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Thomas Hutchinson

Thomas Hutchinson (September 9, 1711-June 3, 1780) was the American colonial governor of Massachusetts from 1771 to 1774 and a loyalist participant in many of the events leading to the American Revolution.

Thomas was born in Boston. He was a highly intelligent man who graduated from Harvard in 1727 before his sixteenth birthday. He began a commercial career and married Mary Sanford in 1734. As his career advanced he became involved in the civil leadership of the colony, first as a selectman in Boston. By 1737 he gained election to the general Assembly to represent Boston. He remained in the Assembly until 1749, serving as the Speaker after 1746.

He was appointed to the governor's council in 1749, served as a judge in the superior court (1760-1769) and Lieutenant Governor (1758-1771). He also represented Massachusetts in the Albany Congress of 1754 which proposed a plan for the union of the British colonies.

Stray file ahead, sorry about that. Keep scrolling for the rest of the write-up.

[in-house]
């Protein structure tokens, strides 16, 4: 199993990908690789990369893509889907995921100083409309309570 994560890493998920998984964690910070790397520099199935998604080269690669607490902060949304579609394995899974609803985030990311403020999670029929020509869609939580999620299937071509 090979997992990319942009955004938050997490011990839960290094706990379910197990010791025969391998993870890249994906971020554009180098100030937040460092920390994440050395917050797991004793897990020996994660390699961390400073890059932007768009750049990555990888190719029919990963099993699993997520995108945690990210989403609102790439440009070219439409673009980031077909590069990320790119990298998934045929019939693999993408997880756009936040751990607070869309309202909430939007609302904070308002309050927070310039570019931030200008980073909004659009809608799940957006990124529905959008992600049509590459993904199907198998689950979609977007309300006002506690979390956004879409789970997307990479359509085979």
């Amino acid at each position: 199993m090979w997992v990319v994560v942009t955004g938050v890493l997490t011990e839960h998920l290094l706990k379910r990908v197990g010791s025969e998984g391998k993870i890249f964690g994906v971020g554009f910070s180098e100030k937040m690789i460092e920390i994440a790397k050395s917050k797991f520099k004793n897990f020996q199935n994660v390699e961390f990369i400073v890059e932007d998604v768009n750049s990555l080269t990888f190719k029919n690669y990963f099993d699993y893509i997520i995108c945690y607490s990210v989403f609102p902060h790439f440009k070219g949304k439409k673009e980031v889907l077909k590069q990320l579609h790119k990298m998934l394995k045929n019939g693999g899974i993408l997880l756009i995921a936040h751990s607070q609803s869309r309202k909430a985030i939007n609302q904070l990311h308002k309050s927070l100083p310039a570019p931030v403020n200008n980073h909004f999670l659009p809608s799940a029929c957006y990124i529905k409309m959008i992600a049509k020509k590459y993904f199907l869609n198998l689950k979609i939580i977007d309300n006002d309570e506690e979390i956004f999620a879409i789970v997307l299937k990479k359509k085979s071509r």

He was acting governor in 1769 to 1771 after Governor Francis Bernard returned to England. Then he was made Governor, and was the last civilian governor of the Massachusetts colony. He was followed in office by General Thomas Gage.

He is also noted for having signed the Attestation concerning Phillis Wheatley being responsible for Poems on Various Subjects, Religious and Moral in 1773 which was put on display in Aldgate, London when the first book by an African American was published.